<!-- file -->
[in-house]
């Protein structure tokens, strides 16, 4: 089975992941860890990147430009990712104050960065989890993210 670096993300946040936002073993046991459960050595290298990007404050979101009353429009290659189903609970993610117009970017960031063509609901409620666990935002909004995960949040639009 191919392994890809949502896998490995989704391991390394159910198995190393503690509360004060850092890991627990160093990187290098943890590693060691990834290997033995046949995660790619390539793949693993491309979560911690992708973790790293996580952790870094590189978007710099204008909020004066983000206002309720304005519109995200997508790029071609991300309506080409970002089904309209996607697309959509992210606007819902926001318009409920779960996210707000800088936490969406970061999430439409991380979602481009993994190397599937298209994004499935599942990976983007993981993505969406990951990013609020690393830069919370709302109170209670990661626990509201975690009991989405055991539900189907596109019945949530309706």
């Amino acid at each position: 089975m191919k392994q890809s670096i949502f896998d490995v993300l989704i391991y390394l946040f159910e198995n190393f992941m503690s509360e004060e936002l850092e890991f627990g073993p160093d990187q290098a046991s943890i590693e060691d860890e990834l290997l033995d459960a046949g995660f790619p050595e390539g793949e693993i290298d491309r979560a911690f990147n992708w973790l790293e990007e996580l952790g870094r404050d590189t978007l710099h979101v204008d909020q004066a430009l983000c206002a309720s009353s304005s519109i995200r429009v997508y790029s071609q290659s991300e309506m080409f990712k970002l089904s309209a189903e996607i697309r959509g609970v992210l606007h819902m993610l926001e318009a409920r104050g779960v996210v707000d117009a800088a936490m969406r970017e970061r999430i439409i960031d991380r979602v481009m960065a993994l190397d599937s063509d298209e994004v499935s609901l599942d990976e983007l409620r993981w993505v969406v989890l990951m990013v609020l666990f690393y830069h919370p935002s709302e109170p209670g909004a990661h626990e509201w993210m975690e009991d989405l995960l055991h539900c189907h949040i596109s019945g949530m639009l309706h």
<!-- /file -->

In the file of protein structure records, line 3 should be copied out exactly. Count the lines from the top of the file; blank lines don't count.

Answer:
């Amino acid at each position: 089975m191919k392994q890809s670096i949502f896998d490995v993300l989704i391991y390394l946040f159910e198995n190393f992941m503690s509360e004060e936002l850092e890991f627990g073993p160093d990187q290098a046991s943890i590693e060691d860890e990834l290997l033995d459960a046949g995660f790619p050595e390539g793949e693993i290298d491309r979560a911690f990147n992708w973790l790293e990007e996580l952790g870094r404050d590189t978007l710099h979101v204008d909020q004066a430009l983000c206002a309720s009353s304005s519109i995200r429009v997508y790029s071609q290659s991300e309506m080409f990712k970002l089904s309209a189903e996607i697309r959509g609970v992210l606007h819902m993610l926001e318009a409920r104050g779960v996210v707000d117009a800088a936490m969406r970017e970061r999430i439409i960031d991380r979602v481009m960065a993994l190397d599937s063509d298209e994004v499935s609901l599942d990976e983007l409620r993981w993505v969406v989890l990951m990013v609020l666990f690393y830069h919370p935002s709302e109170p209670g909004a990661h626990e509201w993210m975690e009991d989405l995960l055991h539900c189907h949040i596109s019945g949530m639009l309706h």